Snatchoo Wed 04-Dec-13 22:29:16

Catcher in the Rye. I read it as an 18 year old and fucking hated it. Didn't like it any more when I read it years later.

The Great Gatsby. Don't get it, am I supposed to feel anything for these characters? I just don't. I didn't even get through Tender is the Night (I think that's by him isn't it? I should know I was supposed to read it as part of my degree! blush)

Any Austen, that sort of thing, just don't like it. Don't really like that sort of archaic language.

Cloud Atlas - I saw the film first and so wanted to love the book as much as I did the film. But I didn't. It was so boring. I don't especially like books written as letters or diary entries though.

Yeah The Alchemist was utter drivel. I used to power through any book I started to the end, now I figure life is too short so I don't.

IncognitoIsMyFavouriteWord Wed 04-Dec-13 22:33:28

Jane Eyre. what a load of pap. how can she love him he's a right bastard too.

Cooroo Wed 04-Dec-13 22:48:54

You are all dissing my favourite books! Stop it! I 'did' Emma for A level and it's prob favourite book.

Jane Eyre is amazing. As is Cloud Atlas. And Les Mis.

Couldn't get through Moby Dick though.

joanofarchitrave Fri 06-Dec-13 23:19:06

Wuthering Heights. I was only 14 or so though. I think I was put off by my English teacher saying we'd all fall in love with Heathcliff, which still makes me somewhat concerned about her emotional state. I really should try it again, I've come to Dickens and Tolstoy much later in life and now enjoy them - when I was younger the only Dickens I could read was the first chapter of Bleak House, I thought and still think it was one of the best pieces of writing in English.

Bigbadgladioli Fri 06-Dec-13 23:22:26

When I was a student Voyage to the End of the Night by Celine brought me to the brink. It still gives me the blues just thinking about it. What a miserable c* Celine must have been.

Bigbadgladioli Fri 06-Dec-13 23:23:54

Obviously that's not what I wrote in the essay...But they knew what I was thinking.

Bigbadgladioli Fri 06-Dec-13 23:25:27

Agree with Iwaswatchingthat re: Da Vinci Code. Very disappointing.

And I didn't like Life of Pi. I thought it would make a beautiful film. And so it is.

Lesshastemorespeed Fri 06-Dec-13 23:25:45

Catch 22. Bloody rubbish.

drudgetrudy Tue 10-Dec-13 20:58:52

Couldn't get into Middlemarch, don't like Lord of the Rings. Struggled on with Anna Karenina found it hard going and didn't feel much empathy for most of the characters, couldn't get going with The Mill on the Floss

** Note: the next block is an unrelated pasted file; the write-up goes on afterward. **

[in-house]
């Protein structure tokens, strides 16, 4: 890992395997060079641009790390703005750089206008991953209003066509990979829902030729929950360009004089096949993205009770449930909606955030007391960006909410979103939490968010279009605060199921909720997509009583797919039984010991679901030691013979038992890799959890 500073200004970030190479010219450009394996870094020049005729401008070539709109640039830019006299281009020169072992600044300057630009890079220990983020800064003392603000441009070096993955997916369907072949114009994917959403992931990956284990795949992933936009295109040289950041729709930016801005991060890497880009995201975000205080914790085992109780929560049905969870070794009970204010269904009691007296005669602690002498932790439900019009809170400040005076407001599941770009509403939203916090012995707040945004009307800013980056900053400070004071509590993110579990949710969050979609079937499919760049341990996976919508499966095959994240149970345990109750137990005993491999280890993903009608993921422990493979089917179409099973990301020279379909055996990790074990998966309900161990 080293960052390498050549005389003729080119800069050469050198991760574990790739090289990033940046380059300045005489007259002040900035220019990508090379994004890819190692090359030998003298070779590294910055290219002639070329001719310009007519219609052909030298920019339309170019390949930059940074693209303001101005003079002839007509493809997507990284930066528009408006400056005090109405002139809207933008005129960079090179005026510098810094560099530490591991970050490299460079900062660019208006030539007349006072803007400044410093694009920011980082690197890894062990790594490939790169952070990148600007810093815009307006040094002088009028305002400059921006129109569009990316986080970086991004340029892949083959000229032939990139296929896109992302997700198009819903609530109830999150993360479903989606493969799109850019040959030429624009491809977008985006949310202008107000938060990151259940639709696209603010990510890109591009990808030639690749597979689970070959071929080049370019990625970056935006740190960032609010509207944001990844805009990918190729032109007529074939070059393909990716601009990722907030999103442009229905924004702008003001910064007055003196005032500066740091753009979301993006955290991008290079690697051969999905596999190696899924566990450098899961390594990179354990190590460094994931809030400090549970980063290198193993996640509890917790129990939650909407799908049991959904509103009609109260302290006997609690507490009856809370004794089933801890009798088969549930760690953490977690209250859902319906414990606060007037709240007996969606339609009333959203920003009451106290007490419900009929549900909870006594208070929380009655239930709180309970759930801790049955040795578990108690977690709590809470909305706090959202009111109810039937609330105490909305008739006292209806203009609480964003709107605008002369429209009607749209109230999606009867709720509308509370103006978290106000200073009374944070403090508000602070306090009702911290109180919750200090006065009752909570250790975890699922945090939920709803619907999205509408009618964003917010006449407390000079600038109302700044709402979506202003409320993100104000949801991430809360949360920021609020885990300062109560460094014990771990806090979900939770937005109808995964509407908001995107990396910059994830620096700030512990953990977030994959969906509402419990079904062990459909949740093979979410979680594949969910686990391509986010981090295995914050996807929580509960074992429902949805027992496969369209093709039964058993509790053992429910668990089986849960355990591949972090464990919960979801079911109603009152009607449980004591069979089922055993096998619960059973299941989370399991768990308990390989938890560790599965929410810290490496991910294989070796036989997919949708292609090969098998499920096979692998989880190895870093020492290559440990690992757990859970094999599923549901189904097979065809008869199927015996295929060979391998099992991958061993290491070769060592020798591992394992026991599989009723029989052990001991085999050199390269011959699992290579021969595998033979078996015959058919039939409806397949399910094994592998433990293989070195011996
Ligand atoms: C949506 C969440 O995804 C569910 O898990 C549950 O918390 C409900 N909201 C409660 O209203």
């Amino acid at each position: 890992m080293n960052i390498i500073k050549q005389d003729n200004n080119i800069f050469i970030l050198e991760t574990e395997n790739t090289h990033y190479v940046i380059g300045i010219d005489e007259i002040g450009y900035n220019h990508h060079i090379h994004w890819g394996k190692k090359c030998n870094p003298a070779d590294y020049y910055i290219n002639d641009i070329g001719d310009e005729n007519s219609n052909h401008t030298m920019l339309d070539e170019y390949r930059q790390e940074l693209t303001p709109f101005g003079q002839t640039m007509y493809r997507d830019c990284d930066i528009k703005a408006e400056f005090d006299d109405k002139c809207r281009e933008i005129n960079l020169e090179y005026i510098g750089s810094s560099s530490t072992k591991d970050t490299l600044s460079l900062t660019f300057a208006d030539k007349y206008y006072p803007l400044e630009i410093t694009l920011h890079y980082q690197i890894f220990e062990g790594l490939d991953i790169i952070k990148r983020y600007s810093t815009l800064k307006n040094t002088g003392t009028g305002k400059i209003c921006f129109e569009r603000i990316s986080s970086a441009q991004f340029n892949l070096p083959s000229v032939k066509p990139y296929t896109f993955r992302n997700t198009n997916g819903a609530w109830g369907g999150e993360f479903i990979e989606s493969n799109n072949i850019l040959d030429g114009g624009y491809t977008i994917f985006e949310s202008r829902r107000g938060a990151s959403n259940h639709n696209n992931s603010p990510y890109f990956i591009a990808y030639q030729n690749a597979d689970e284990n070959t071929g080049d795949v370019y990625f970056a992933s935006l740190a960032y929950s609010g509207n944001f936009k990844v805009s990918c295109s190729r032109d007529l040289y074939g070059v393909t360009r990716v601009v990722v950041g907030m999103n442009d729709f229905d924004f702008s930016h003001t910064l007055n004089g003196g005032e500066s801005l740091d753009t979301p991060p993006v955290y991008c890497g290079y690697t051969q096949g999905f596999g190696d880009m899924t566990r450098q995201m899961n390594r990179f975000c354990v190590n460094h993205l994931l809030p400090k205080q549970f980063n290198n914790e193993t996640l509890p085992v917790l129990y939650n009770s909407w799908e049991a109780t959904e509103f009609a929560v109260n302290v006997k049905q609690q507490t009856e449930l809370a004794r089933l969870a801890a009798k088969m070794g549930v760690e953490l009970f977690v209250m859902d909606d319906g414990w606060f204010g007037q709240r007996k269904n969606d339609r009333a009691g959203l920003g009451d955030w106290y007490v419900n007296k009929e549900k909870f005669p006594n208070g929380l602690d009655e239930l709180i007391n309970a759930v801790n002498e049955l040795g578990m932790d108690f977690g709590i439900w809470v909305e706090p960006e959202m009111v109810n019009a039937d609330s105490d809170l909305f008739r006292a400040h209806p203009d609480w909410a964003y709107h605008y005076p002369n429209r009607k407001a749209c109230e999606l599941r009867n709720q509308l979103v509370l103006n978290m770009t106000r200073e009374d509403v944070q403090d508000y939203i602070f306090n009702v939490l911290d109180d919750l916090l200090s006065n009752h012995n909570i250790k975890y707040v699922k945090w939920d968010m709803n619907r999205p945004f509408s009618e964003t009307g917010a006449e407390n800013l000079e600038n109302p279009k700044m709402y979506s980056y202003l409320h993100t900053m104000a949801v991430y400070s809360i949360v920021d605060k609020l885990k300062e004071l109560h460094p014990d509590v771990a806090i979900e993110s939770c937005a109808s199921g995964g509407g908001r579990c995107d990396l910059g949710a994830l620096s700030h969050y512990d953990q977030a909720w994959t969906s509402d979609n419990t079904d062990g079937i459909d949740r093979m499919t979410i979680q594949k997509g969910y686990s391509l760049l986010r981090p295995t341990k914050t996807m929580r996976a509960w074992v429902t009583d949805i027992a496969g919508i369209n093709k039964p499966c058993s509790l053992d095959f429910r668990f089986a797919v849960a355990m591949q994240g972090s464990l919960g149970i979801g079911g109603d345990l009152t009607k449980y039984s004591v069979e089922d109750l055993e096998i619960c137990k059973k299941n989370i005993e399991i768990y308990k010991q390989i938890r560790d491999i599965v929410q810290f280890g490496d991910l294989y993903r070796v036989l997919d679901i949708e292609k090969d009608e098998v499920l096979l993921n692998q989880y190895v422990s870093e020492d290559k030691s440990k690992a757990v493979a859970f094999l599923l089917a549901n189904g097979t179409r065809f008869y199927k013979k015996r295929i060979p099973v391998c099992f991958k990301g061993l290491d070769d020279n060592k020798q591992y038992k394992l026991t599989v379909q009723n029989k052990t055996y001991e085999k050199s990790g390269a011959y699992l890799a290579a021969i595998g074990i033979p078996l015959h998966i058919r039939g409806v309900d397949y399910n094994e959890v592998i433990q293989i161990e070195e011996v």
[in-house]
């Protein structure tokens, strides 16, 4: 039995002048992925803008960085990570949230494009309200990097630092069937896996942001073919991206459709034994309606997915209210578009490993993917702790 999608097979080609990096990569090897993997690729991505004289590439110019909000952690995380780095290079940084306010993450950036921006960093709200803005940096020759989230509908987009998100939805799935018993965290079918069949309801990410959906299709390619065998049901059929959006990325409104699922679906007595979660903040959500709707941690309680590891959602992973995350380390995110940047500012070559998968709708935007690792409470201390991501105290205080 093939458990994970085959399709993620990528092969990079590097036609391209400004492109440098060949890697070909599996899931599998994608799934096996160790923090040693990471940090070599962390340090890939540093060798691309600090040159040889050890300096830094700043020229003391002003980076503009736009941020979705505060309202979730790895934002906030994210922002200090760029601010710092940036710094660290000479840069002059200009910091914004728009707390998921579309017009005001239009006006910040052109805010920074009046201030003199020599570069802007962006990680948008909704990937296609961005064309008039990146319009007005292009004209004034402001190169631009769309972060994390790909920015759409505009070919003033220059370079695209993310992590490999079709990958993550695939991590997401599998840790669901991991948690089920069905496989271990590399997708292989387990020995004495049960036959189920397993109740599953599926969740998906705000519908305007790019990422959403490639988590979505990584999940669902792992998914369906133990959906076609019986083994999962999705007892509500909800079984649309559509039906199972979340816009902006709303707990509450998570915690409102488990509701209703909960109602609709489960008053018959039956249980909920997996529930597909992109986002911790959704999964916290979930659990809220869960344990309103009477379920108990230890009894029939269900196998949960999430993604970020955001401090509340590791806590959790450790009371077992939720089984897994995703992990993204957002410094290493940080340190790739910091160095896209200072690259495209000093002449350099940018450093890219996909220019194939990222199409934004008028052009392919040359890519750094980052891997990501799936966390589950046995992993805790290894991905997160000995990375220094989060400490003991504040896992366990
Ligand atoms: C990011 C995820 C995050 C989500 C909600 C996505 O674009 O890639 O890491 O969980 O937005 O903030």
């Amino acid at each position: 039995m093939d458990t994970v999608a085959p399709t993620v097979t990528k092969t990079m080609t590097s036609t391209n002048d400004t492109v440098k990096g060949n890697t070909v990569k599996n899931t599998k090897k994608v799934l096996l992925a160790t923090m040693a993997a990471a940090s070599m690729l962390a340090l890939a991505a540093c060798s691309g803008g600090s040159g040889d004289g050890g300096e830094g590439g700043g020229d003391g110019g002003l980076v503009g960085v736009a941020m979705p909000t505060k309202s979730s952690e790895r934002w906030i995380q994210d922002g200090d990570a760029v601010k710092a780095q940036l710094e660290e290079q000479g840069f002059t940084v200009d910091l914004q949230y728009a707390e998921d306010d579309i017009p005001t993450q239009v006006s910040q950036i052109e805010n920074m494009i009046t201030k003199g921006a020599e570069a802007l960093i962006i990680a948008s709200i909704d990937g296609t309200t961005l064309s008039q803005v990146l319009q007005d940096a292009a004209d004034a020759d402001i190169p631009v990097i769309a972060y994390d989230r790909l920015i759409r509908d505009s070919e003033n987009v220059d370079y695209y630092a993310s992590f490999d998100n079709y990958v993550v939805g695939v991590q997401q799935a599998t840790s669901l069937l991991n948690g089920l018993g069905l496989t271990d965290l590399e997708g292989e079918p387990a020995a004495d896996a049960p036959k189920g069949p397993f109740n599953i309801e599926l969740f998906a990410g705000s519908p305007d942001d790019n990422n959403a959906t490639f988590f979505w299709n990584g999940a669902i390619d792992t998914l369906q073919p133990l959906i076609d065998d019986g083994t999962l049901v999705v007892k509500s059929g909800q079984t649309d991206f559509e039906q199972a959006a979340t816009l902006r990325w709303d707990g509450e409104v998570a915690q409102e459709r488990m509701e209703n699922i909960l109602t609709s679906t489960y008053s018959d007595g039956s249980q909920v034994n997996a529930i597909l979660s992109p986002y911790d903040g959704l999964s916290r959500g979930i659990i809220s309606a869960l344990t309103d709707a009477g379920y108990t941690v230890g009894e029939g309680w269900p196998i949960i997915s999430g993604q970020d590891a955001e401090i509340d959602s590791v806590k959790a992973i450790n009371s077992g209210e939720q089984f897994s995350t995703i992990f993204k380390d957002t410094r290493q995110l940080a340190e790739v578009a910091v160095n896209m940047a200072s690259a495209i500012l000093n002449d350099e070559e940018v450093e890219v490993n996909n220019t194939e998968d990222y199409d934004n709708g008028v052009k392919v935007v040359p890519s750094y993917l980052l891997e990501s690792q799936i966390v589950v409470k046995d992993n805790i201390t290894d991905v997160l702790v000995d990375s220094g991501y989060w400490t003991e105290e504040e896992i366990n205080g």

drudgetrudy Tue 10-Dec-13 21:03:47

PS wouldn't call the Da Vinci Code a classic at all, pretty rubbish, cynically written to make money from a film, cliffhanger at end of every chapter, as Iwaswatching said, Famous Five for grown ups

ZombiePenguin Tue 10-Dec-13 21:08:39

I agree with Catch 22.

Animal Farm.

hollyisalovelyname Tue 10-Dec-13 21:14:43

Moby Dick. I thought I'd never finish it.

Inkspellme Tue 10-Dec-13 21:55:58

lord of the rings. boring and way too detailed. its long because everything is described in way too much detail. self indulgent author.

TheBunsOfPanettone Thu 12-Dec-13 20:51:11

Wuthering Heights. I was only 14 or so though. I think I was put off by my English teacher saying we'd all fall in love with Heathcliff, which still makes me somewhat concerned about her emotional state.

JoanOfArchitrave Wow, that is worrying hmm Actually it occurs to me to wonder whether she was making assumptions about your reactions to Heathcliff and trying some sort of reverse psychology trick? I do remember one school acquaintance who read WH before I did, saying Heathcliff was "loooovely" shock

I didn't like Birdsong. And given I read it in the mid-90s when everyone seemed to be in raptures about it, that felt like a failure on my part. I did finish it but felt no connection with the characters and nor could I believe the modern day protagonist was so ignorant of her family history. I found the part when Stephen's colleague in the trenches received the letter from his wife about the death of his son moving but that was about it.

ShanghaiDiva Sun 15-Dec-13 04:54:05

Dickens - sentimental drivel
Hardy - put off after reading The Mayor of Casterbridge for o level
Austen - love except Mansfield Park
Thousand Autumns of Jacob de Zoet - tale of 17th century internal audit in Japan - WTF
Wolf Hall - am struggling with this as the moment
Heart of Darkness - incomprehensible
Henry James - snoozefest

DuchessofMalfi Sun 15-Dec-13 09:16:38

Buns I didn't like Birdsong either. You're not alone smile My dad has raved about this wonderful book (his opinion) - he read it when it first came out, and had been telling me to read it for ages. I finally got round to it earlier this year, and it just fell flat for me. Didn't warm to any of the characters. His taste in books is very different from mine, apparently.

I thought My Dear I Wanted To Tell You had a better portrayal of life in WW1 and more likeable characters.